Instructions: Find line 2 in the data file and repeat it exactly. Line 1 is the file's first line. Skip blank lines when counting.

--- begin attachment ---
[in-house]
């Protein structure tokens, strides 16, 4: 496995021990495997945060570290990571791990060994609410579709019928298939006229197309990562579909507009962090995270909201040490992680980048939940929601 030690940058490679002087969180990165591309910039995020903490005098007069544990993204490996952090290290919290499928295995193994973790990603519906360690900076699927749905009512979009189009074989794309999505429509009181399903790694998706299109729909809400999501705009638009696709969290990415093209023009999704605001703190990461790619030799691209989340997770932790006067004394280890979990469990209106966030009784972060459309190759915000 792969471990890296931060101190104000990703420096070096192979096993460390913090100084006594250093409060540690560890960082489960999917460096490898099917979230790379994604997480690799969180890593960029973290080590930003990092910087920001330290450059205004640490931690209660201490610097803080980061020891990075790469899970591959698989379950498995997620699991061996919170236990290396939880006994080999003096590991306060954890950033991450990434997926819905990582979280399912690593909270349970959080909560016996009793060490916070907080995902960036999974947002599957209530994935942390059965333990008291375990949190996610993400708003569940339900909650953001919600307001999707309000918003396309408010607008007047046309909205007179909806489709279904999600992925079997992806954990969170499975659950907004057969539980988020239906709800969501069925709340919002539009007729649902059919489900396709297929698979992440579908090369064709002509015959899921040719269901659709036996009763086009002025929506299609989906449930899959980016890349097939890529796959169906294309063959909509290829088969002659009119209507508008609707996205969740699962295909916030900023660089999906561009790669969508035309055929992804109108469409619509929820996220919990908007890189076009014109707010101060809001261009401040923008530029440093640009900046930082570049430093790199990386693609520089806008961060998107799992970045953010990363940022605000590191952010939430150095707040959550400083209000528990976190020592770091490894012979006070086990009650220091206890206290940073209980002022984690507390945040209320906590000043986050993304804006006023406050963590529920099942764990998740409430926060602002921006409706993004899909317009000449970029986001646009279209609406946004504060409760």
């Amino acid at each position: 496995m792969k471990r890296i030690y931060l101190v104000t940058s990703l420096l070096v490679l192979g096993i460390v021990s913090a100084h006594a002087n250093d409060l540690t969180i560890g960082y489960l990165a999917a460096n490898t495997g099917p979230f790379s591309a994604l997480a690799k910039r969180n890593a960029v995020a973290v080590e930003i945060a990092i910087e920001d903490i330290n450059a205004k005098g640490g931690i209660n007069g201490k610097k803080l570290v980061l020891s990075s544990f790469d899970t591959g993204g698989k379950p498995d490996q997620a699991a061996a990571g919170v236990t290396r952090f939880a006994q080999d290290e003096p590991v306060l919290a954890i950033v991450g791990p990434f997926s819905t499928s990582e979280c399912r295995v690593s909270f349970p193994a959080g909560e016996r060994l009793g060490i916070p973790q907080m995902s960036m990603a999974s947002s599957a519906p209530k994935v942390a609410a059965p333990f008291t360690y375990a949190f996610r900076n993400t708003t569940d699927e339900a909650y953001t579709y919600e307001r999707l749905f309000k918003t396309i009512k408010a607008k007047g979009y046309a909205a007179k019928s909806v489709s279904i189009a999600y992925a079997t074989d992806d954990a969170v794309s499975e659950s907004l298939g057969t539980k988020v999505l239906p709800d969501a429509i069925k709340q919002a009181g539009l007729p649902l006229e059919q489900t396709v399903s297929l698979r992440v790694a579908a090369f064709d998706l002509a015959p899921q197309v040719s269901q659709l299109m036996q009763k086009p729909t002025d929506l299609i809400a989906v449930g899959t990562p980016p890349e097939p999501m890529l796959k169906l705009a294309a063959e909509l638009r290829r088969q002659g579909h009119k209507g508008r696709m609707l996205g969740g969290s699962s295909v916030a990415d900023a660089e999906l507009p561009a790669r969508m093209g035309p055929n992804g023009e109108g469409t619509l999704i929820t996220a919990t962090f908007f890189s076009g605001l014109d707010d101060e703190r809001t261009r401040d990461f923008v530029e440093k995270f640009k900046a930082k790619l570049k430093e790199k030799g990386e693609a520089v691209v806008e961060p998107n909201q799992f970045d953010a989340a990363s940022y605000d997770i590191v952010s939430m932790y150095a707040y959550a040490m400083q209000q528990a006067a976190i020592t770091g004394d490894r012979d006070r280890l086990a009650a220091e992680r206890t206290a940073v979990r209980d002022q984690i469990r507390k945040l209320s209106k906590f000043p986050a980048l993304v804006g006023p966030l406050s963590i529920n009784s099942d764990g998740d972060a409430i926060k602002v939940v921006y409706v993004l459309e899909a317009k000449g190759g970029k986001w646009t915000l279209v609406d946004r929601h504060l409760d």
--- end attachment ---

């Protein structure tokens, strides 16, 4: 496995021990495997945060570290990571791990060994609410579709019928298939006229197309990562579909507009962090995270909201040490992680980048939940929601 030690940058490679002087969180990165591309910039995020903490005098007069544990993204490996952090290290919290499928295995193994973790990603519906360690900076699927749905009512979009189009074989794309999505429509009181399903790694998706299109729909809400999501705009638009696709969290990415093209023009999704605001703190990461790619030799691209989340997770932790006067004394280890979990469990209106966030009784972060459309190759915000 792969471990890296931060101190104000990703420096070096192979096993460390913090100084006594250093409060540690560890960082489960999917460096490898099917979230790379994604997480690799969180890593960029973290080590930003990092910087920001330290450059205004640490931690209660201490610097803080980061020891990075790469899970591959698989379950498995997620699991061996919170236990290396939880006994080999003096590991306060954890950033991450990434997926819905990582979280399912690593909270349970959080909560016996009793060490916070907080995902960036999974947002599957209530994935942390059965333990008291375990949190996610993400708003569940339900909650953001919600307001999707309000918003396309408010607008007047046309909205007179909806489709279904999600992925079997992806954990969170499975659950907004057969539980988020239906709800969501069925709340919002539009007729649902059919489900396709297929698979992440579908090369064709002509015959899921040719269901659709036996009763086009002025929506299609989906449930899959980016890349097939890529796959169906294309063959909509290829088969002659009119209507508008609707996205969740699962295909916030900023660089999906561009790669969508035309055929992804109108469409619509929820996220919990908007890189076009014109707010101060809001261009401040923008530029440093640009900046930082570049430093790199990386693609520089806008961060998107799992970045953010990363940022605000590191952010939430150095707040959550400083209000528990976190020592770091490894012979006070086990009650220091206890206290940073209980002022984690507390945040209320906590000043986050993304804006006023406050963590529920099942764990998740409430926060602002921006409706993004899909317009000449970029986001646009279209609406946004504060409760």